A mother of a past detainee in Morton Hall spoke at the demonstration and said: “my son was detained four times. He was abused quite a lot. We are here today because we think that the way our asylum seekers are treated is inhumane, is wrong and is degrading”. People inside various detention centres reported today that this show of solidarity meant a lot to them, and in many demonstrations detainees were answering the protest with their own chanting in call for freedom.
Away from the public eye: self-harm, abuse and trauma
Every year, over 30,000 people - including children - are detained in high-security prisons without adequate access to legal advice, and with poor to non-existent health care provision. Detention centres rarely garner media attention: journalists are not permitted to visit people in detention, and people detained have limited internet access, and no access to cameras, making primary source materials nearly impossible to obtain. However, research reveals the tough conditions:
In the UK, a growing number of detention centres are run by private companies such as G4S, Serco, and GEO, who profit from the imprisonment of people considered to be “illegal” by governments. Some detainees perform key maintenance jobs in the detention centres for merely for £1 per hour, making the running of the places more profitable for companies. Today a large coalition of organisations demands to stop this exploitative practice.
May 7th is part of a wider transnational campaign to shut down detention centres and end the system of immigration detention that criminalises and imprisons people simply because they have chosen or been forced to migrate. Actions also take place in solidarity with wider struggles against borders and migration controls and with people who are living in detention without walls, from Calais to Idomeni.
This day of action take place directly in organisation and solidarity with the very people who are currently detained, or who have lived experiences of detention and the actions they take daily to protest their imprisonment and deportation, such as yard occupations, hunger strikes, riots, and resistance to forced removals. We want to let people held inside detention centres know that their struggles are not unheard, that people on the outside are listening and want to come together in fighting against detention and deportation.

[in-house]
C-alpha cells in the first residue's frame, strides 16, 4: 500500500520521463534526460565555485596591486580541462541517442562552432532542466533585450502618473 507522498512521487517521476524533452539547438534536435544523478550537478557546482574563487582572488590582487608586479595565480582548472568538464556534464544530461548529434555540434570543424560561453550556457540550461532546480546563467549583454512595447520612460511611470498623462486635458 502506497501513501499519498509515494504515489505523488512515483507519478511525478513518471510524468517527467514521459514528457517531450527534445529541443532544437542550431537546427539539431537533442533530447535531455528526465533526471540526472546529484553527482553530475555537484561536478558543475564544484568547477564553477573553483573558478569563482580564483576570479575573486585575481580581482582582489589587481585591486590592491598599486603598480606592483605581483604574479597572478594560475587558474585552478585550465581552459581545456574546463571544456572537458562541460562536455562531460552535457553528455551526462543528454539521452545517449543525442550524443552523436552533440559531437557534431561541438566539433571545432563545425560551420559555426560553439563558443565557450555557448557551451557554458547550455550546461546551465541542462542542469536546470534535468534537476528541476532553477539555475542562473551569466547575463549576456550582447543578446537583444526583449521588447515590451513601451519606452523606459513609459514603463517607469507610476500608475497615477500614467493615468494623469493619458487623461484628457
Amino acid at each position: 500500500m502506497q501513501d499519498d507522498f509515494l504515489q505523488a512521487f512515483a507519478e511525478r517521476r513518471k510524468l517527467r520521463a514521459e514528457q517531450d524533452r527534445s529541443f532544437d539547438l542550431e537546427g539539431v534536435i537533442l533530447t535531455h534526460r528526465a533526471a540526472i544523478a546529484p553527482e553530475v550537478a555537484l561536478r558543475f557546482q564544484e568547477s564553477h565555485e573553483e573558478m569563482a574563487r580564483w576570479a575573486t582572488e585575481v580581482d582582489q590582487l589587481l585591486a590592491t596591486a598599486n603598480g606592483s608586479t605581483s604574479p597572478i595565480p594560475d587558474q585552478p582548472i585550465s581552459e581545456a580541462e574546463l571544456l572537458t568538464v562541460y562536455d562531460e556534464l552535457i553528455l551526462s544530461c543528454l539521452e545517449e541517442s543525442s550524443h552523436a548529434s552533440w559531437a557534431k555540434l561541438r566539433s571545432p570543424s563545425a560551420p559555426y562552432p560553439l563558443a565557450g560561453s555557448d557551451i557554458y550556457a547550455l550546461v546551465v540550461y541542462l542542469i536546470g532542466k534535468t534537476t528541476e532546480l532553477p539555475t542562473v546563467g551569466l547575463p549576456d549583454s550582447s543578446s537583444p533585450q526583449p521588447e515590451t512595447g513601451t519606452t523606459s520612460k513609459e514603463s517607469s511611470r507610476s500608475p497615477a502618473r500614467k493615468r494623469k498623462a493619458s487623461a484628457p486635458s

Demonstrations were held at:
● March through central London (UK)
● Dungavel detention centre (Scotland, UK)
● Morton Hall detention centre (Lincoln, UK)
● Yarl’s Wood detention centre (Bedfordshire, UK)
● Cedars detention centre (West Sussex, UK)
● Campsfield detention centre (Oxfordshire, UK)
● Brook House detention centre (Gatwick, UK)
● Tinsley House detention centre (Gatwick, UK)
● Harmondsworth detention centre (Middlesex, UK)
● Colnbrook detention centre (Middlesex, UK)
● The Verne detention centre (Dorset, UK)
● Larne House (Northern Ireland, UK)
● Detention centre near Schiphol Airport (The Netherlands)
● Reykjavik (Iceland)
● 127 bis detention centre (Steenokkerzeel, Belgium)
● Coquelles detention centre (near Calais, France)
● Märsta detention centre (Sweden)
● Larne House (Belfast, N. Ireland)
● Brennero (Italy)
● Parenesti (Greece)
● Exhibition at ex-detention centre (Frankfurt, Germany)
● Tacoma and Lynden detention centres (US)
This day of protest has been called for and supported by groups across borders: Movement for Justice, Leeds No Borders, We Will Rise, The Unity Centre, No Borders Iceland, SOAS Detainee Support, Black Women’s Rape Action Project, Brighton Migrant Solidarity, Campaign to Close Campsfield, Manchester Migrant Solidarity, Anarchist Group of Amsterdam, No Borders Sussex, Migrant Solidarity Group of Hungary, Getting The Voice Out, Faites Votre Jeu!, No Borders Frankfurt, No One Is Illegal Stockholm, Borderline-Europe, Calais Migrant Solidarity, Anti Raids Network, No Borders Women and Non-binary folk, Shake! – Young Voices in Arts, Media, Race & Power, Detained Voices, Close the Verne, Shut Down Morton Hall, South Yorkshire Migration and Asylum Action Group, Barbed Wire Britain, Migrant Rights Network, Right to Remain, Lesbians and Gays Support the Migrants, No Deportations-Residence Papers for All, Welcome to Hungary, SOS Racismo Madrid, Aktion Mot Deportation, All African Women’s Group, Payday, Women Against Rape, Women of Colour in Global Women’s Strike Fight Racism Fight Imperialism Edinburgh Migrants Solidarity Network Abbattere Le Frontiere
For stories, experiences, and demands by people held in UK detention centres: http://detainedvoices.com
information contact email@example.com
or call 07440435814
Yarl’s Wood protest (UK)
Morton Hall (UK) press coverage
Tinsley House, near Gatwick airport (UK)
Marsta detention centre (Sweden)
Campsfield detention centre (UK)
Tacoma detention centre (US) - Cards sent to detainees mothers on Mothers Day
Colnbrook detention centre (UK)
Banner on bridge, Brixton, London (UK)
The Verne detention centre (UK)
More on the campaign https://shutdowndetentioncentres.wordpress.com/ #ShutThemDow